On a clear winter’s day, the sky is full of condensation trails from aircraft. More surprisingly, ships also leave faint trails in the sky, an effect not studied until the 1980s. Like aircraft contrails, ship tracks are formed when water in the atmosphere condenses around tiny particles.
A study in the 1990s set out to discover whether the ships’ exhaust was responsible, or salt crystals thrown up by their wake. A nuclear-powered aircraft carrier with no exhaust left no cloud trail, unlike diesel-powered ships in the same conditions, indicating exhaust particles were the main factor.
Ship tracks are wider and fainter than aircraft contrails, but can easily be seen in satellite images. They are brighter than clouds formed by natural sources, such as desert dust storms, because the particles tend to be smaller and more numerous. This makes them relatively easy to distinguish.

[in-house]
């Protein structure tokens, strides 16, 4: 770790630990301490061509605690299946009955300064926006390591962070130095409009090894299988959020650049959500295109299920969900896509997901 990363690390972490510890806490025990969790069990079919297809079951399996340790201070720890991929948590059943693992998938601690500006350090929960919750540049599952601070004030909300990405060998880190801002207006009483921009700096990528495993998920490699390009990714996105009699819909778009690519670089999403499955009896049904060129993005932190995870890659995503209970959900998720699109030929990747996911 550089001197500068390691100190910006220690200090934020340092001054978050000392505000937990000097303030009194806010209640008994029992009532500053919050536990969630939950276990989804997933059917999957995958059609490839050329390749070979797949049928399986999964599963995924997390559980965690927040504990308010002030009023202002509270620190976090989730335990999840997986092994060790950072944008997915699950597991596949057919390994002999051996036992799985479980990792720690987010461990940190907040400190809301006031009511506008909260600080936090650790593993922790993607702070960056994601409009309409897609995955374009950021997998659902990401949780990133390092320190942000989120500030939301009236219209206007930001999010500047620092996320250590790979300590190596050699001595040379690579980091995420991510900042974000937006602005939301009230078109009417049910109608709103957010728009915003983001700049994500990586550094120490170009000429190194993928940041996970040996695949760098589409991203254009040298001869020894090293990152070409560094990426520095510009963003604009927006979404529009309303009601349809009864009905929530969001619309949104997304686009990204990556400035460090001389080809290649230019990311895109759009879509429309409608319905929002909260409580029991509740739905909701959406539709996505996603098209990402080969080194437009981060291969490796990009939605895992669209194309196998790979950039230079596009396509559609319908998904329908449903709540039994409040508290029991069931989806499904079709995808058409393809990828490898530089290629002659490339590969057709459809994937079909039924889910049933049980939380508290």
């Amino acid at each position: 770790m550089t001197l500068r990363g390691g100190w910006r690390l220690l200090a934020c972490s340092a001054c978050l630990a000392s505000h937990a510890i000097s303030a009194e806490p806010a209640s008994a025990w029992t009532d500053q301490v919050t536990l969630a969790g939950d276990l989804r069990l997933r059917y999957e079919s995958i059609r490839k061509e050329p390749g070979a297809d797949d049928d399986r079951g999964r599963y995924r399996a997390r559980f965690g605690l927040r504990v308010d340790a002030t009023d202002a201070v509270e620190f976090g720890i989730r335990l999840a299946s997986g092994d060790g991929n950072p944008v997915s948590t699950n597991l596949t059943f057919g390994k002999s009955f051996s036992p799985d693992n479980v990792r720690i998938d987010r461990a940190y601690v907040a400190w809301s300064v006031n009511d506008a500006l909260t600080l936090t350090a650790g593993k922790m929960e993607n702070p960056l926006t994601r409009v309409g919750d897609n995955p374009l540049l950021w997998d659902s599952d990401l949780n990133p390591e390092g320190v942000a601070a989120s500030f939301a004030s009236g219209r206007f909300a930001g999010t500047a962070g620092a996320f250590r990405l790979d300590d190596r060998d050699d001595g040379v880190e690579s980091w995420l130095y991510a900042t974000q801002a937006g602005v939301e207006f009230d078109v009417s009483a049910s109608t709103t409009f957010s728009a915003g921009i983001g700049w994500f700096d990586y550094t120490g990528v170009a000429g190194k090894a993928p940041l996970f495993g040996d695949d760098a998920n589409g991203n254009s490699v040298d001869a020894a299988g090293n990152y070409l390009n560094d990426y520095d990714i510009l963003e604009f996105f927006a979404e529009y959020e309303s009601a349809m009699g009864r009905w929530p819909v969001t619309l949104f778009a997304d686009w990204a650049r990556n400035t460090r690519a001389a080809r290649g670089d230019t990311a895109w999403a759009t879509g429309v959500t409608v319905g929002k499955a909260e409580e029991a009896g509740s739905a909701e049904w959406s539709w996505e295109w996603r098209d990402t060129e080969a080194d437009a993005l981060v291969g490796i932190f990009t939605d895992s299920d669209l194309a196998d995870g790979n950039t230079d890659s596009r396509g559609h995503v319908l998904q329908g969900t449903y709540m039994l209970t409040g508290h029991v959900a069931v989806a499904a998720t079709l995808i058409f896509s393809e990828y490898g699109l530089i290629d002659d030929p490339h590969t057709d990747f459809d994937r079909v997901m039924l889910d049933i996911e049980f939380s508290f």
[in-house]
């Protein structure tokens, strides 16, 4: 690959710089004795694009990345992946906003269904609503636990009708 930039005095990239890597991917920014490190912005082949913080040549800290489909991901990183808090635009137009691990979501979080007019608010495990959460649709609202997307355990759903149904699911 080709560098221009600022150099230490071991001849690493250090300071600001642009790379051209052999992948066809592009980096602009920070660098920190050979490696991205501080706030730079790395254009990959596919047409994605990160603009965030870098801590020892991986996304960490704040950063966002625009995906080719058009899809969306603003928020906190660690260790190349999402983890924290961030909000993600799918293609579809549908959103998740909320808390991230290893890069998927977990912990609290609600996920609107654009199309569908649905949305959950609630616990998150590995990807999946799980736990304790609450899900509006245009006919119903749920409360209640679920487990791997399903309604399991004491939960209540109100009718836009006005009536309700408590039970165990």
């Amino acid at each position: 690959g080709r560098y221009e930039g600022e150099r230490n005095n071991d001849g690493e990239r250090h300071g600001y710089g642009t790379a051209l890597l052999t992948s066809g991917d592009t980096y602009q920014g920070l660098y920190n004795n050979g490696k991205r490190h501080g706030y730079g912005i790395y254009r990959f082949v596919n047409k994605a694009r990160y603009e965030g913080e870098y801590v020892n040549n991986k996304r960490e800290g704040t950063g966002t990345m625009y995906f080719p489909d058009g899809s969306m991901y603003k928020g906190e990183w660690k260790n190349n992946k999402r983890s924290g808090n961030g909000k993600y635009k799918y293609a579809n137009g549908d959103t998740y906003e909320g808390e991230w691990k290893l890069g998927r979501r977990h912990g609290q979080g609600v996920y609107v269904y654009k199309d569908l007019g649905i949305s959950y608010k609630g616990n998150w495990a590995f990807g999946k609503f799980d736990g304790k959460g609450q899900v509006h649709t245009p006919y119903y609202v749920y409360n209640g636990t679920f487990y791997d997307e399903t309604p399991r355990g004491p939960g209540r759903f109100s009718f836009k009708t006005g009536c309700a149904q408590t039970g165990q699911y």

Being away from other sources of exhaust fumes, ship tracks provide researchers with a convenient way of studying how pollution at ground or sea level can affect cloud formation. They can compare the clouds in sea lanes with area free from traffic.
Ship tracks may produce more than just wispy cloud. A study earlier this year by a team from the University of Washington found that lightning occurred twice as frequently in shipping lanes as in adjacent areas. The tiny particles apparently increase “storm electrification,” by a mechanism not yet understood, a dramatic and unexpected side effect of human activity.